Gig Etiquette

I have been lucky enough to be a performer of music for over six years. In this time, I have seen a number of musicians, both experienced and amateur act in ways that are not professional and courteous in a live music setting. I have compiled a list of some of the most important rules of etiquette for gigging musicians.

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One of my early gigs with Some Assembly Required
  1. Move Your Gear Quickly – Musicians of every caliber seem to struggle with this rule. Be it the drummer disassembling their entire set on stage, or guitar players waiting until the band before them has finished before moving their amps out of their cars, I have seen countless musicians spend longer moving equipment than they spend performing. When this happens, not only does the crowd lose interest in your band, but they lose interest in all of the other bands. It also causes frustration for the other musicians, the sound person, and the owner of the venue. Simply put, move your gear inside as soon as you arrive at the venue, assemble it before you move it on stage, and move it off stage as quickly as possible. You’ll have time to disassemble and pack your gear once you’re out of the way of the next band.
  2. Be On Time – This falls in the same area of courtesy as the first rule. When you’re not on time, everybody else at the show has to wait for you to catch up. Arrive when told to by the venue. If they do not tell you a time, ask. If the venue seems casual, get there when the doors open or at least an hour before your set time.
  3. Meet The Sound Person – Here’s a piece of advice that was given to me by an early music mentor, Tony DeLaRosa. “The Sound guy is your best friend.” Any time that a venue has a sound person, make sure to introduce yourself and thank him for doing his job. He will often also take this chance to ask you about the specifications of your band. While more professional venues will require a stage plot, at the basic level, you should at least know how many mics you’ll need, if your band has backing tracks, the genre of your group, and what instruments everyone plays. By meeting with the sound person, you can not only establish a good connection, but also make sure that the venue knows all of your technical requirements.
  4. Keep Your Gear In One Spot – As a band, it is to your personal benefit to keep your gear in a tight and small area of the venue. Check with the venue to see where you should store your equipment and make sure everyone in your band keeps their gear together in a way that uses up little floor space. This not only helps keep you from forgetting and losing gear, but gives the other bands room to store their equipment as well.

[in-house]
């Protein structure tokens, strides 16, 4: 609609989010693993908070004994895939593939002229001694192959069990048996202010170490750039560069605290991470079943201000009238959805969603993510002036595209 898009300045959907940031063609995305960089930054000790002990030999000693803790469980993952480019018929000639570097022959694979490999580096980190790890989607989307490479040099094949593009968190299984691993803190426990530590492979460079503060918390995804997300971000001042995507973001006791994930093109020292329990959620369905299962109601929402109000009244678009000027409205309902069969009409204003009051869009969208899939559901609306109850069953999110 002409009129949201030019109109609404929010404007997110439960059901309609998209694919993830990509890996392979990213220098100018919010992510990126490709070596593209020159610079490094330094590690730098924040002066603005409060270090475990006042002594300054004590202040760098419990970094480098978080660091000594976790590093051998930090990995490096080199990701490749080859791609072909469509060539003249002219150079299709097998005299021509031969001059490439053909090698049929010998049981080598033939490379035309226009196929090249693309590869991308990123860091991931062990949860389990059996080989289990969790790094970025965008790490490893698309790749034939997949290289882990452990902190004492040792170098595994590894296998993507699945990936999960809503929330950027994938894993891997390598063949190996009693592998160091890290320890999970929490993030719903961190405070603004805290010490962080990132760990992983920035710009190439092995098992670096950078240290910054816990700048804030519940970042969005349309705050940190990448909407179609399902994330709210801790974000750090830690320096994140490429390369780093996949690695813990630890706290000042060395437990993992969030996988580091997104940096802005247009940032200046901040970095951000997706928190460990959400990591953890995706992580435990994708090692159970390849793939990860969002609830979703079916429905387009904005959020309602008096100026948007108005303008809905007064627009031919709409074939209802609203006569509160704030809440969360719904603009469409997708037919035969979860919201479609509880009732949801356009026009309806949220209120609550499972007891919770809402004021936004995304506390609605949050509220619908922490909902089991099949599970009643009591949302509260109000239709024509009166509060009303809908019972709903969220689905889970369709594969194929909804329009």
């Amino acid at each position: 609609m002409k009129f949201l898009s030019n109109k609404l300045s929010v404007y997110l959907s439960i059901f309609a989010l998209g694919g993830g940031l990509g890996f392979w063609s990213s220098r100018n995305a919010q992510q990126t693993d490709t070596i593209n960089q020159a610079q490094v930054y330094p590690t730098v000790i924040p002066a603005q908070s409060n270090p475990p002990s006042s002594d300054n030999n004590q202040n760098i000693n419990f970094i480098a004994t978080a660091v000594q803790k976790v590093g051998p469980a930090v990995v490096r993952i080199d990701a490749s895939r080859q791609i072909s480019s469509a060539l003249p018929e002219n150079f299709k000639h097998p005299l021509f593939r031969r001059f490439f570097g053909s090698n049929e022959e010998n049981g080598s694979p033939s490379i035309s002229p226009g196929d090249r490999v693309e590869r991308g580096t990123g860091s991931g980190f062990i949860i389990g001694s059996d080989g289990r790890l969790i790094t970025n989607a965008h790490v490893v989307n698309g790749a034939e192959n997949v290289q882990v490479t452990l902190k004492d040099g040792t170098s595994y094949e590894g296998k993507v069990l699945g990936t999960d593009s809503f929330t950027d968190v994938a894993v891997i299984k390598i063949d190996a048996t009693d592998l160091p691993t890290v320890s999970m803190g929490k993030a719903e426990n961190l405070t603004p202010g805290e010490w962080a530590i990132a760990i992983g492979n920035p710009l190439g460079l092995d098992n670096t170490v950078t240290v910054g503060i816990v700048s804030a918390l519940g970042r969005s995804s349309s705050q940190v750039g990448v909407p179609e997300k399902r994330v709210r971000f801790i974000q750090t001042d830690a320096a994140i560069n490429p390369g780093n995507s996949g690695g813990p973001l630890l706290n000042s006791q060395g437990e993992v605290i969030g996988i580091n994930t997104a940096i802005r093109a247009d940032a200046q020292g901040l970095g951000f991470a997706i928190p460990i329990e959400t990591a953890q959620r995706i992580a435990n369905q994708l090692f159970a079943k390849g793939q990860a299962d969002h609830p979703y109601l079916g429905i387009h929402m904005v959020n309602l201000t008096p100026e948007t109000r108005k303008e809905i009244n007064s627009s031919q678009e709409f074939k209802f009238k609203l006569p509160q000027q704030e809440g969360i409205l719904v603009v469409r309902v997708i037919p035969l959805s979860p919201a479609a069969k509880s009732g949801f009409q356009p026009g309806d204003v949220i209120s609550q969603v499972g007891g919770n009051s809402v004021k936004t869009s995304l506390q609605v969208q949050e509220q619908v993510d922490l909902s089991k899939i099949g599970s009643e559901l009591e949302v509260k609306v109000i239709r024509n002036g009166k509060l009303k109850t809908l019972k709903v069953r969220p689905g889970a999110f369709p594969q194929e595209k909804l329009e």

5. Thank The Venue – Both on stage and in person, it’s important to let the venue know that you appreciate them letting you play. This applies regardless if you’re getting paid or you have played the venue before. Not only does this increase the likelihood of the venue calling you to play again, but also gives you a chance to tell people to get a drink, tip the servers, etc.
  6. Ask About Merchandise – Once your band has merch, it’s always a good idea to check with the venue to see where you can set up a merch table. It’s an even better idea to bring your own table and merch person instead of having to rely on the venue for these things. Once you get to high-level shows, some venues will start taking a percentage of your merch sales. Be sure this is discussed and settled before you arrive at the venue.
  7. Stay For The Other Bands – It should be noted that I do not stay for every single band that plays with me. However, I always make an effort to watch a couple of the bands. I can say from experience that when bands see you in the crowd enjoying their music, they are far more likely to stay and enjoy your music. This is even more true when you take the time to go see a band when you’re not performing with them. The general rule of thumb is that you should stick around for as many bands as you will enjoy seeing. It never hurts to build connections.
  8.  Ask The Venue – Always take the time to talk to people who own the venue. Before the show, discuss payment, tips, merchandise, load-in, soundcheck and anything else you can think of. The day of the show, ask where to load gear, where to place merch, and other details that might be important the day of the show. It is better to make sure every question is answered before you get on stage. Anything that is left up in the air is going to come back to hurt you.

For beginner musicians, check out the video below for information on how to get your band ready for the stage.